(very lightly edited for clarity) Last night I saw First Position, a new documentary on young ballet dancers competing in the Youth America Grand Prix. It’s from a first-time director, it’s a labor of love, and the kids are unspeakably endearing. It’s a feel-good film, which means there are no villains. Not the rich girl whose classmates nickname her “Barbie,” who has half-a-dozen “PRINCESS” signs on her bedroom walls, but who seems genuinely hardworking, grateful for her opportunities, aware of her responsibilities, and sweet-natured. Not the kid who stands up to his Tiger Mom and says he doesn’t enjoy ballet, who is never shown whining or discouraged even when his teacher rolls his eyes and criticizes him pretty sharply, but instead seems sunny and willing to work hard at just about anything other than ballet. Even the Tiger Mom and the fierce teacher are portrayed sympathetically.
This aspect of the film, I loved. I wish there were more scenes of how ballet classes and physical development work, but what we got was pretty great. And the kids were all incredibly easy to root for.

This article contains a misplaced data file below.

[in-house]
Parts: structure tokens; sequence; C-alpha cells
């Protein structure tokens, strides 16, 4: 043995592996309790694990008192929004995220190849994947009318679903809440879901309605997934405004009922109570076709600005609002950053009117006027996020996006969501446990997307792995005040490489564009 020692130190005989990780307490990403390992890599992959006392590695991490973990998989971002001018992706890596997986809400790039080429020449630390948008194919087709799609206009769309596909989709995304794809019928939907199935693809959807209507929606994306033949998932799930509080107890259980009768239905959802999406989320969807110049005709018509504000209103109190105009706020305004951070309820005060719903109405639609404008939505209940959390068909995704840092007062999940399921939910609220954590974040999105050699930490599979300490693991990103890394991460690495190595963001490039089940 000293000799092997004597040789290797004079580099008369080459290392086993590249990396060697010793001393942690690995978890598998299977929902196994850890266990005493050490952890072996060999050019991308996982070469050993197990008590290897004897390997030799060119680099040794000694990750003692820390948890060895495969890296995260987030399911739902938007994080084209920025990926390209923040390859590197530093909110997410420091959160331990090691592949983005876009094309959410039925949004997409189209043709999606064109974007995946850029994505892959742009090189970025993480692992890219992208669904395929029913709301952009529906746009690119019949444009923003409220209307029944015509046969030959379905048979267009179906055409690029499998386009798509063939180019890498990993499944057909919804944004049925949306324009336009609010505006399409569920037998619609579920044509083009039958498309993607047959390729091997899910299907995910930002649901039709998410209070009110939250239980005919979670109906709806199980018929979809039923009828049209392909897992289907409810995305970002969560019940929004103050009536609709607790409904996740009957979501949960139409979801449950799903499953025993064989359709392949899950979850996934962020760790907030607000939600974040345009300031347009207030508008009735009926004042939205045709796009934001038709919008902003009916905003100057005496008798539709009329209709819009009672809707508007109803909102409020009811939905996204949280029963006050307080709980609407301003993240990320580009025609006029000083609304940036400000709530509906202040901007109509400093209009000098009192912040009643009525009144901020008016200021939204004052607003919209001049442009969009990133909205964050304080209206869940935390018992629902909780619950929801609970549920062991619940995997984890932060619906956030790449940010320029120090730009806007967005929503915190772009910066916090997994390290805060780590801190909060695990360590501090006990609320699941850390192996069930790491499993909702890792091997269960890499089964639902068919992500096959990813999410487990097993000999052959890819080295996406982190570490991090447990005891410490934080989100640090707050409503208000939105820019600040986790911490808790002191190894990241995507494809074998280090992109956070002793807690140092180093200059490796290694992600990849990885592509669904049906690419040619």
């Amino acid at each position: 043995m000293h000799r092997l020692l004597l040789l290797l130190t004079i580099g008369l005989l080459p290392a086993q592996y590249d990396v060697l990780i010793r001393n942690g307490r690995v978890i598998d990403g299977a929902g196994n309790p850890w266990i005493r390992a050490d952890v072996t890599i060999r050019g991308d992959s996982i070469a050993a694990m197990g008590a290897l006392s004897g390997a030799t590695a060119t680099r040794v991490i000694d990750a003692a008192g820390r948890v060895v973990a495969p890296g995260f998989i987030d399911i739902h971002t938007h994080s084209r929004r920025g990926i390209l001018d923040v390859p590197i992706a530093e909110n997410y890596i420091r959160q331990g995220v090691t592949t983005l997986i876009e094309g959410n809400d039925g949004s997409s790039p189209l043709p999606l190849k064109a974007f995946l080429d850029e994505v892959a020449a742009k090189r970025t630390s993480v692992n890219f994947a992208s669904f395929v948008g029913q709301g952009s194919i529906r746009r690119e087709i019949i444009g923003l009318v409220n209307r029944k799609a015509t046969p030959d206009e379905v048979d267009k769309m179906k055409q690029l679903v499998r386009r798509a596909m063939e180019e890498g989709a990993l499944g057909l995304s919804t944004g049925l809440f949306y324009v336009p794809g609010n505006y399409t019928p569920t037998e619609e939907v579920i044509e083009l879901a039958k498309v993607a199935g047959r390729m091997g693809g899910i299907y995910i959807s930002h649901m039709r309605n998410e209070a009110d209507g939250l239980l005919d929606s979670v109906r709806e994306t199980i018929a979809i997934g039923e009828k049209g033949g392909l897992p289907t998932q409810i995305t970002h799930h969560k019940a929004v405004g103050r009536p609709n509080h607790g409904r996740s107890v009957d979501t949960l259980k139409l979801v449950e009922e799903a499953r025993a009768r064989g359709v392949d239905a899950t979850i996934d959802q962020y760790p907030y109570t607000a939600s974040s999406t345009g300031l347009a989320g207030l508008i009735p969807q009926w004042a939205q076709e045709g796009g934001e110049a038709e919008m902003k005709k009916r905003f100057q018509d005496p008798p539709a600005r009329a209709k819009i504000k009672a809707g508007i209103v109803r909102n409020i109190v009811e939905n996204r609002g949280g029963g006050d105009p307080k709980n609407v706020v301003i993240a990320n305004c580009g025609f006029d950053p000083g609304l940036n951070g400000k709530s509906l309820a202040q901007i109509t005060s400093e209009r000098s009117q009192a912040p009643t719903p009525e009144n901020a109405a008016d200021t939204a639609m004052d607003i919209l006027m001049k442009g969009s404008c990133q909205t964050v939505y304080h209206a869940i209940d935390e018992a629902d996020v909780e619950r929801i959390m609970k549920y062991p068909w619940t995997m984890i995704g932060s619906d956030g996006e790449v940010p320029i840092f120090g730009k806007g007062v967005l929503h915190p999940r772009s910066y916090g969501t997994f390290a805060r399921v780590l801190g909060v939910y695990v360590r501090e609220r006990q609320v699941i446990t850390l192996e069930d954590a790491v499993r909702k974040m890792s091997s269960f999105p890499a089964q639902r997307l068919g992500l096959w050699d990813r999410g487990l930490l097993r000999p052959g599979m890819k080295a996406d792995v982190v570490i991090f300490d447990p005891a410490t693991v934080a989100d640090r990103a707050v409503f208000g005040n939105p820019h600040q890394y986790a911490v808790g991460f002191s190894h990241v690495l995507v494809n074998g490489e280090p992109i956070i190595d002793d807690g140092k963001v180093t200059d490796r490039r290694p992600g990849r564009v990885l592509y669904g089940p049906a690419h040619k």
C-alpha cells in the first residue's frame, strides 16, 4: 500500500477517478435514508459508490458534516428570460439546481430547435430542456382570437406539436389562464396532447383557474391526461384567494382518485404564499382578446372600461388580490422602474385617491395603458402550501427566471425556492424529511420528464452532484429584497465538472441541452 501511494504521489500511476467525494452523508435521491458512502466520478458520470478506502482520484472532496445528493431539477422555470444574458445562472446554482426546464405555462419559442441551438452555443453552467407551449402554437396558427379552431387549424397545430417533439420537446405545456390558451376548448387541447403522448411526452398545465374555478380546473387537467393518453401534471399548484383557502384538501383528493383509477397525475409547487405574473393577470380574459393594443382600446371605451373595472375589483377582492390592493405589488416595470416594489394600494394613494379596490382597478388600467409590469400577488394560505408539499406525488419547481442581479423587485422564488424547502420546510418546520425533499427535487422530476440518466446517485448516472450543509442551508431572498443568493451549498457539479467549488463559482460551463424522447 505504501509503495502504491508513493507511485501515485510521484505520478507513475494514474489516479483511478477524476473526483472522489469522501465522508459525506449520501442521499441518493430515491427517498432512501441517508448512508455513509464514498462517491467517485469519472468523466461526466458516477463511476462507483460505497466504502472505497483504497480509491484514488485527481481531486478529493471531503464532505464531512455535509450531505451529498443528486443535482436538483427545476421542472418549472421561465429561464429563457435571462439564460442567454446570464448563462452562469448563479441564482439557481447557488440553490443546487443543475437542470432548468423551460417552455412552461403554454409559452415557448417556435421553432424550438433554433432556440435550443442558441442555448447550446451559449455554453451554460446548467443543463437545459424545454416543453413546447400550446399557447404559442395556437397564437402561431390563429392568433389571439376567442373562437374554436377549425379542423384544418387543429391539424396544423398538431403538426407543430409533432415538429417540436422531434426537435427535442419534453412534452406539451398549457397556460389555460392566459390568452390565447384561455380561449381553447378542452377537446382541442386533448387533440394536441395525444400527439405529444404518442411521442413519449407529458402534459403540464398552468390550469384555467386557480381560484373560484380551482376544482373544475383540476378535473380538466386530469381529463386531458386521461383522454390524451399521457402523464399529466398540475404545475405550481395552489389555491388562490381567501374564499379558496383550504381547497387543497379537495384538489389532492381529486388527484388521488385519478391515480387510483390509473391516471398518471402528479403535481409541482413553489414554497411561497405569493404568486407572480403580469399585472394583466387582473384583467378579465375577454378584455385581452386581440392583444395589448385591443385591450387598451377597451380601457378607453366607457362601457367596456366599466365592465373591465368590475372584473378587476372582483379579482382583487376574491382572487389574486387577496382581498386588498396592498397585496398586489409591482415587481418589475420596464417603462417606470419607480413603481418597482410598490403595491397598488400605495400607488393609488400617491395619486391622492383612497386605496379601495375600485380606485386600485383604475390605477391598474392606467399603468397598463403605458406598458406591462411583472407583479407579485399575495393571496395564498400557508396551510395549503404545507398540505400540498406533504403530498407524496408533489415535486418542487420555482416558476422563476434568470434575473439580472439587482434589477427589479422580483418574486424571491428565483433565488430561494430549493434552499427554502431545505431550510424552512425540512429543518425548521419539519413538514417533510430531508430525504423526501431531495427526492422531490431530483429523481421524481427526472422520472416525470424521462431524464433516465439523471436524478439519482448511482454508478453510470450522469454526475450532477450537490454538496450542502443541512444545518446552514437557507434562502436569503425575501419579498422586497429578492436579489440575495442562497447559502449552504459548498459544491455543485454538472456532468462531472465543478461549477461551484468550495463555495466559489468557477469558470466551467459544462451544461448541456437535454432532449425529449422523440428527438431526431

But–and spoiler warning, I suppose–the film’s feel-good aspects become overwhelming by the end. It’s not just the saccharine incidental music. It’s the fact that every single kid, except the one kid who actively chooses to quit ballet, reaps some kind of tangible reward or honor from the competition. We’re constantly told that this competition is so huge and intense that you can be incredibly talented, hardworking, and passionate, and still walk away with nothing except the hunger to try again next year–but we never actually see that.
This NYT article, which may not be accurate (I haven’t watched either show), contrasts Friday Night Lights favorably with Glee, in part due to the former’s ability to portray disappointment as well as triumph. First Position‘s “nobody cries for long” ending means that the movie, for me, swayed too far into the Glee end of the spectrum.